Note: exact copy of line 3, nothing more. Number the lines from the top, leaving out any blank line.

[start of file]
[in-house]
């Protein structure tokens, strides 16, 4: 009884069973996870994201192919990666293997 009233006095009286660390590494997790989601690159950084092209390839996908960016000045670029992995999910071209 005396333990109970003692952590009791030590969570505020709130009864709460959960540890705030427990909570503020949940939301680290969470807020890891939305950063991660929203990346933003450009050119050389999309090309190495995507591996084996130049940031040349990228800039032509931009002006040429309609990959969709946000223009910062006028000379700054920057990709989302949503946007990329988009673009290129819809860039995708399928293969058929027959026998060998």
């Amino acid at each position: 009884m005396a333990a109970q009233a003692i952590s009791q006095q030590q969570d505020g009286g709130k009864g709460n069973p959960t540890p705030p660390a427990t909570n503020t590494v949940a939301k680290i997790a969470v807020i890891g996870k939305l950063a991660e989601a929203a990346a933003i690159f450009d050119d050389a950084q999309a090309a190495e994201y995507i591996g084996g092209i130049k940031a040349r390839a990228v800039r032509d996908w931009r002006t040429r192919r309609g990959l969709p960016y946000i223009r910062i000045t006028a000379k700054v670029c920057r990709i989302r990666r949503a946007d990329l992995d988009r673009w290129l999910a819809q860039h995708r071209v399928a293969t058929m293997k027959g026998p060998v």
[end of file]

């Amino acid at each position: 009884m005396a333990a109970q009233a003692i952590s009791q006095q030590q969570d505020g009286g709130k009864g709460n069973p959960t540890p705030p660390a427990t909570n503020t590494v949940a939301k680290i997790a969470v807020i890891g996870k939305l950063a991660e989601a929203a990346a933003i690159f450009d050119d050389a950084q999309a090309a190495e994201y995507i591996g084996g092209i130049k940031a040349r390839a990228v800039r032509d996908w931009r002006t040429r192919r309609g990959l969709p960016y946000i223009r910062i000045t006028a000379k700054v670029c920057r990709i989302r990666r949503a946007d990329l992995d988009r673009w290129l999910a819809q860039h995708r071209v399928a293969t058929m293997k027959g026998p060998v």